So in his anger, he decided to play along.

"So, what did you do, George? Get in over your head with a bit of gambling? Or a woman? You know, it's all over town about you and Violet Bick, how you've been giving her money."

"No, it's not like that, sir. No, I just ... misplaced it."

"I see, I see. Well, George, I'll tell you what I'm going to do. I'm going to do my public duty and make a little phone call here. I'm going to call Judge Warner and have him issue a Warrant for your arrest, for misuse of public funds, for malfeasance. How does that strike you, George?"

He had hoped that the threat would knock a little sense into George's head, and he would stop acting like an idiot and finally admit that his uncle had messed up again, but it didn't quite have the effect he had desired. George stammered, mumbled something about 'insurance', and then jumped up out of his chair and left the room before Potter could even react.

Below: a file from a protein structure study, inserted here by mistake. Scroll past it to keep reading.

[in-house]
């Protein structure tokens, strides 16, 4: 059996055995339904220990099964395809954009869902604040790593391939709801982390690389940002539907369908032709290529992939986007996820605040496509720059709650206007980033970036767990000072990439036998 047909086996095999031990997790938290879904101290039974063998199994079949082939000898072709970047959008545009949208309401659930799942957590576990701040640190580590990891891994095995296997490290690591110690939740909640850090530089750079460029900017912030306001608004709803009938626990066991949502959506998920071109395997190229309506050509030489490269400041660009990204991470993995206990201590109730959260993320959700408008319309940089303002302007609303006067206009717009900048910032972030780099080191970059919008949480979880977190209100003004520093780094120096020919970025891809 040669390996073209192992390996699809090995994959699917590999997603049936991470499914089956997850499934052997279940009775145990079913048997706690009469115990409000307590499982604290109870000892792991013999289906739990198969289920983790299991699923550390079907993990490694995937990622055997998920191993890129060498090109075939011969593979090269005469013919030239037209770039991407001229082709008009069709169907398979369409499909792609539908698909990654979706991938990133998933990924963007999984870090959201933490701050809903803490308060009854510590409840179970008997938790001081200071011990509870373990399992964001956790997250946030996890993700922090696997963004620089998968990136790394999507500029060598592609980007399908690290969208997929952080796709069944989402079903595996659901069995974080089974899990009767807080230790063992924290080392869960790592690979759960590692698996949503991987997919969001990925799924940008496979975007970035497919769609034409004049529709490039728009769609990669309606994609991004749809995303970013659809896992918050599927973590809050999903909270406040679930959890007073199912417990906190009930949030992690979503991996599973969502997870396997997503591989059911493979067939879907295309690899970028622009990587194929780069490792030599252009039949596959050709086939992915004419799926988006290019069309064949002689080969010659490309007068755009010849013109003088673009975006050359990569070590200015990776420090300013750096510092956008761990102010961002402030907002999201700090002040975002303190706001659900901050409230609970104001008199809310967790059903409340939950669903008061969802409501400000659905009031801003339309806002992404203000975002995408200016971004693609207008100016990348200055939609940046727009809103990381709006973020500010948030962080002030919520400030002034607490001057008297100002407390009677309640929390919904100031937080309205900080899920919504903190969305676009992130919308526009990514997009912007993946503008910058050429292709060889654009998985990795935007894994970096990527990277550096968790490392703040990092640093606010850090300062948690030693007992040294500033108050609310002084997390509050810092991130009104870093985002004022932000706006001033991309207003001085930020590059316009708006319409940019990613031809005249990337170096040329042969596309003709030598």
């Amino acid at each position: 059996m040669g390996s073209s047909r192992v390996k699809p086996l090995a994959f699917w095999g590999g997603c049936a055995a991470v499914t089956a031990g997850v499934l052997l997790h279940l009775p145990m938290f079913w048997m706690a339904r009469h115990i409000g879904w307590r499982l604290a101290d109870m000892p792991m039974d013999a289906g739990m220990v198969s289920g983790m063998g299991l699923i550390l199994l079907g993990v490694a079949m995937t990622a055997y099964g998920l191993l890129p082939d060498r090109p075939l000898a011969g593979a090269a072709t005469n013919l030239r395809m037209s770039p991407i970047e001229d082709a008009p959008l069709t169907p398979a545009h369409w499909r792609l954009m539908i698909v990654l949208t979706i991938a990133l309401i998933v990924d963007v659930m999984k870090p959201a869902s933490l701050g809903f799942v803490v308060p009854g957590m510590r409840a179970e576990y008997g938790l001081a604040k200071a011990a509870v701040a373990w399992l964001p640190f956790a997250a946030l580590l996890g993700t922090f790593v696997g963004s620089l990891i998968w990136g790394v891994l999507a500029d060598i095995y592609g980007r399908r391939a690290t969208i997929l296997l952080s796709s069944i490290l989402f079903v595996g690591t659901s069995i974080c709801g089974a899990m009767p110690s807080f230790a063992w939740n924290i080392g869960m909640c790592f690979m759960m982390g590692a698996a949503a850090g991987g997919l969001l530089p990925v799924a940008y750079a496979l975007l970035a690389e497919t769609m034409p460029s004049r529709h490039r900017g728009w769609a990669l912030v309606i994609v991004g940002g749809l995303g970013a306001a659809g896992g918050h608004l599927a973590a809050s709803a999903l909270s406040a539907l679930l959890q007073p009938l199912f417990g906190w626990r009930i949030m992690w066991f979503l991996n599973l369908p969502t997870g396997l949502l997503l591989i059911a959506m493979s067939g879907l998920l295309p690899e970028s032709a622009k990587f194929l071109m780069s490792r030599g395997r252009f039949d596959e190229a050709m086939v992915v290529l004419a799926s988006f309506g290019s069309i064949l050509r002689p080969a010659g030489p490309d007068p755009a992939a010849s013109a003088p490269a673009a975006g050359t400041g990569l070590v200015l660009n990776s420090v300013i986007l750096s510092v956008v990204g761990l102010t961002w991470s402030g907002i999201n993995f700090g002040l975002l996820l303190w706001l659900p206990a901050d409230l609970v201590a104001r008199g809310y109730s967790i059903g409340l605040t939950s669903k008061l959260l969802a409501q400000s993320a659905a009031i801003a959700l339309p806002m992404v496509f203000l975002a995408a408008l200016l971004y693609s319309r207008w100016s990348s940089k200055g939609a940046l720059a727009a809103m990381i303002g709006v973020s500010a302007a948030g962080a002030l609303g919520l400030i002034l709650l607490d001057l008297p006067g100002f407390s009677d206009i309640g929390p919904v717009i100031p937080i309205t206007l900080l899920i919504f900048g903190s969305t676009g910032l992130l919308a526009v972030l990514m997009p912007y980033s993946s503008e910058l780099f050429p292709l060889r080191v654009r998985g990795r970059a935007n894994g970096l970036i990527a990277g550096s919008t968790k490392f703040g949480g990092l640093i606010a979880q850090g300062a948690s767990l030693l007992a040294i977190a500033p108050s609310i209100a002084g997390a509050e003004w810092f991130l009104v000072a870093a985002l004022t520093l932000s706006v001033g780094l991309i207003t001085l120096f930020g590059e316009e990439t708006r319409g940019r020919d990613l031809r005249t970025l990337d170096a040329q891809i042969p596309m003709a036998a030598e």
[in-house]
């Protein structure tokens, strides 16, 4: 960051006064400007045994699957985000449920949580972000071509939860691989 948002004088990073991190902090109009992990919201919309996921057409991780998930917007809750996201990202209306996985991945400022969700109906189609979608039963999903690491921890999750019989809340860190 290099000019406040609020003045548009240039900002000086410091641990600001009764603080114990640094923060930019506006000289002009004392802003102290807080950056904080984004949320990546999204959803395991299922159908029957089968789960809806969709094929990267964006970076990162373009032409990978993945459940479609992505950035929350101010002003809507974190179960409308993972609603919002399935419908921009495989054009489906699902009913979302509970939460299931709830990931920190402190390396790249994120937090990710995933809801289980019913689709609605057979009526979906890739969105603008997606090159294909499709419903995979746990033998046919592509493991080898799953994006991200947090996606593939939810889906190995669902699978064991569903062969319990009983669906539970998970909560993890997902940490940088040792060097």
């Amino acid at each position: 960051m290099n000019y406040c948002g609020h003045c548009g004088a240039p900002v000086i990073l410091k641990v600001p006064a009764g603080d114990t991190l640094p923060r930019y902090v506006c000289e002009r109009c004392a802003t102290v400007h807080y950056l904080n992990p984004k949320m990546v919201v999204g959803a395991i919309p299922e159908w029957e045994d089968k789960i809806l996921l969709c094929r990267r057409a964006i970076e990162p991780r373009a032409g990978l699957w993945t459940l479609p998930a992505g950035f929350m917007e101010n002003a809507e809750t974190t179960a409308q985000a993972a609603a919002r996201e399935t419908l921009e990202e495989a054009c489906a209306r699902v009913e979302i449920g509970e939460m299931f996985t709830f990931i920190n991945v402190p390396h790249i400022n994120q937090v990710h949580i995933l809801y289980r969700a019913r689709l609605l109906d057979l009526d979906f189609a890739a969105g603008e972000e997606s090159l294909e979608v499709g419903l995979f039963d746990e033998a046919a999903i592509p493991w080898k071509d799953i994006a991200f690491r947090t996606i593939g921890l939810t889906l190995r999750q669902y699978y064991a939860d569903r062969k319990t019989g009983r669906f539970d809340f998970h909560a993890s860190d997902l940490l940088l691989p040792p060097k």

He put the telephone receiver back on its cradle and leaned back in his chair. What on earth is going on in that boy's head? he thought. Something just wasn't right. He decided to put in a call to the Sheriff, anyway.

"Sheriff? This is Henry Potter. Yes, thanks, same to you. Say, Sheriff, I've just now had George Bailey in my office, blathering about needing eight thousand dollars because he 'misplaced' the week's deposits. No, no, I don't think he did anything wrong. His uncle Billy came in to the bank this morning and 'misplaced' the envelope again, so we had to make the deposit for him. Yes, yes, that's all been taken care of. No, I'm not sure what's going on with George, but can you do me a favor and check up on him? He was acting very peculiar. Yes, thanks, I would appreciate it. Good-bye, and Merry Christmas to you!"